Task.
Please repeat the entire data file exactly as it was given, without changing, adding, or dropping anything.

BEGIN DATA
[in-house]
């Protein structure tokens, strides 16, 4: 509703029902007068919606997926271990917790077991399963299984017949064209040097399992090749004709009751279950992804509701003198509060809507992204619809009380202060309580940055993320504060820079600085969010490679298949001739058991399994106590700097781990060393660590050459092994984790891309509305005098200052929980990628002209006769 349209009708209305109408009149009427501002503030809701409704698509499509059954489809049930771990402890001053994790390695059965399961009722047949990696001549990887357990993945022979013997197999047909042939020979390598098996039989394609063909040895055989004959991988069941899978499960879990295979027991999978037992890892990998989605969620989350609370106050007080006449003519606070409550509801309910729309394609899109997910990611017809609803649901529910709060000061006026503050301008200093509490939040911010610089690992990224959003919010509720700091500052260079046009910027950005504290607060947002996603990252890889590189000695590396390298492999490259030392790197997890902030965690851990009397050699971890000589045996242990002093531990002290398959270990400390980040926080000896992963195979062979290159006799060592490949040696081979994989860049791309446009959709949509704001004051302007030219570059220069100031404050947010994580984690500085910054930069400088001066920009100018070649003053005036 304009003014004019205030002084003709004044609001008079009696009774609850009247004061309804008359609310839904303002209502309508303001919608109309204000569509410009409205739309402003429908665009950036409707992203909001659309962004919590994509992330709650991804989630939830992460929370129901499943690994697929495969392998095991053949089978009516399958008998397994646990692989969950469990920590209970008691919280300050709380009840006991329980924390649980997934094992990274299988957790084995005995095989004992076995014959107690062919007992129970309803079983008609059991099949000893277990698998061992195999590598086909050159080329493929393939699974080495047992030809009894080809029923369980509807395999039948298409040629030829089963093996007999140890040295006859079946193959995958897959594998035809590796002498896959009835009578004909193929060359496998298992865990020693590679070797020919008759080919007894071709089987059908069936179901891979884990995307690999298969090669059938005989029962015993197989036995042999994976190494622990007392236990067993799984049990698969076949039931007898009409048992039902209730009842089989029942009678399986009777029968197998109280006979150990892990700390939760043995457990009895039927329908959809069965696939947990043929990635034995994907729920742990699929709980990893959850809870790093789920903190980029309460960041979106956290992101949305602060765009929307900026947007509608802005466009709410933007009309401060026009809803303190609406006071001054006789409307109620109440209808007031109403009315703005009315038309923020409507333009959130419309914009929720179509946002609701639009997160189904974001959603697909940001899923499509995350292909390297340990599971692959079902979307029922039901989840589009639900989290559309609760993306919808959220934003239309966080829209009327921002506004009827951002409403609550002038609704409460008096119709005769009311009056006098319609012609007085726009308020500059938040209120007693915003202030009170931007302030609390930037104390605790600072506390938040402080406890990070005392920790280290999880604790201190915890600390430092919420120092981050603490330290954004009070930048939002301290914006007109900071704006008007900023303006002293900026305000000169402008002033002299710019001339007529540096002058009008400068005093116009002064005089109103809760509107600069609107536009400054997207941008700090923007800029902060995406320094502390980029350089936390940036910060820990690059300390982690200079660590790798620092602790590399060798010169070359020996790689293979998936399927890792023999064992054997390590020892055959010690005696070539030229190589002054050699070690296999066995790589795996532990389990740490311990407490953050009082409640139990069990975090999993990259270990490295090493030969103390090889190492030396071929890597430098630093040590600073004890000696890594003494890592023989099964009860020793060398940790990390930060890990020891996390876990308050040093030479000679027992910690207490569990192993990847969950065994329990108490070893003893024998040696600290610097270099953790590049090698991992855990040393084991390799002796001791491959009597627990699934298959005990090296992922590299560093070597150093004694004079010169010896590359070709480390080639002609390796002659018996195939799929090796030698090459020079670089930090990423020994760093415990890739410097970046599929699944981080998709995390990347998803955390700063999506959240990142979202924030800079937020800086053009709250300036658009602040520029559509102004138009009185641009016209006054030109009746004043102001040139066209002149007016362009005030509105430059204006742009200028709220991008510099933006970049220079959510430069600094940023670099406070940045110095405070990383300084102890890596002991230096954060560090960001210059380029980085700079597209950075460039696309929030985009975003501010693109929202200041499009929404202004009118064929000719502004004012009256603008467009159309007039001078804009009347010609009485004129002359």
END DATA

[in-house]
């Protein structure tokens, strides 16, 4: 509703029902007068919606997926271990917790077991399963299984017949064209040097399992090749004709009751279950992804509701003198509060809507992204619809009380202060309580940055993320504060820079600085969010490679298949001739058991399994106590700097781990060393660590050459092994984790891309509305005098200052929980990628002209006769 349209009708209305109408009149009427501002503030809701409704698509499509059954489809049930771990402890001053994790390695059965399961009722047949990696001549990887357990993945022979013997197999047909042939020979390598098996039989394609063909040895055989004959991988069941899978499960879990295979027991999978037992890892990998989605969620989350609370106050007080006449003519606070409550509801309910729309394609899109997910990611017809609803649901529910709060000061006026503050301008200093509490939040911010610089690992990224959003919010509720700091500052260079046009910027950005504290607060947002996603990252890889590189000695590396390298492999490259030392790197997890902030965690851990009397050699971890000589045996242990002093531990002290398959270990400390980040926080000896992963195979062979290159006799060592490949040696081979994989860049791309446009959709949509704001004051302007030219570059220069100031404050947010994580984690500085910054930069400088001066920009100018070649003053005036 304009003014004019205030002084003709004044609001008079009696009774609850009247004061309804008359609310839904303002209502309508303001919608109309204000569509410009409205739309402003429908665009950036409707992203909001659309962004919590994509992330709650991804989630939830992460929370129901499943690994697929495969392998095991053949089978009516399958008998397994646990692989969950469990920590209970008691919280300050709380009840006991329980924390649980997934094992990274299988957790084995005995095989004992076995014959107690062919007992129970309803079983008609059991099949000893277990698998061992195999590598086909050159080329493929393939699974080495047992030809009894080809029923369980509807395999039948298409040629030829089963093996007999140890040295006859079946193959995958897959594998035809590796002498896959009835009578004909193929060359496998298992865990020693590679070797020919008759080919007894071709089987059908069936179901891979884990995307690999298969090669059938005989029962015993197989036995042999994976190494622990007392236990067993799984049990698969076949039931007898009409048992039902209730009842089989029942009678399986009777029968197998109280006979150990892990700390939760043995457990009895039927329908959809069965696939947990043929990635034995994907729920742990699929709980990893959850809870790093789920903190980029309460960041979106956290992101949305602060765009929307900026947007509608802005466009709410933007009309401060026009809803303190609406006071001054006789409307109620109440209808007031109403009315703005009315038309923020409507333009959130419309914009929720179509946002609701639009997160189904974001959603697909940001899923499509995350292909390297340990599971692959079902979307029922039901989840589009639900989290559309609760993306919808959220934003239309966080829209009327921002506004009827951002409403609550002038609704409460008096119709005769009311009056006098319609012609007085726009308020500059938040209120007693915003202030009170931007302030609390930037104390605790600072506390938040402080406890990070005392920790280290999880604790201190915890600390430092919420120092981050603490330290954004009070930048939002301290914006007109900071704006008007900023303006002293900026305000000169402008002033002299710019001339007529540096002058009008400068005093116009002064005089109103809760509107600069609107536009400054997207941008700090923007800029902060995406320094502390980029350089936390940036910060820990690059300390982690200079660590790798620092602790590399060798010169070359020996790689293979998936399927890792023999064992054997390590020892055959010690005696070539030229190589002054050699070690296999066995790589795996532990389990740490311990407490953050009082409640139990069990975090999993990259270990490295090493030969103390090889190492030396071929890597430098630093040590600073004890000696890594003494890592023989099964009860020793060398940790990390930060890990020891996390876990308050040093030479000679027992910690207490569990192993990847969950065994329990108490070893003893024998040696600290610097270099953790590049090698991992855990040393084991390799002796001791491959009597627990699934298959005990090296992922590299560093070597150093004694004079010169010896590359070709480390080639002609390796002659018996195939799929090796030698090459020079670089930090990423020994760093415990890739410097970046599929699944981080998709995390990347998803955390700063999506959240990142979202924030800079937020800086053009709250300036658009602040520029559509102004138009009185641009016209006054030109009746004043102001040139066209002149007016362009005030509105430059204006742009200028709220991008510099933006970049220079959510430069600094940023670099406070940045110095405070990383300084102890890596002991230096954060560090960001210059380029980085700079597209950075460039696309929030985009975003501010693109929202200041499009929404202004009118064929000719502004004012009256603008467009159309007039001078804009009347010609009485004129002359």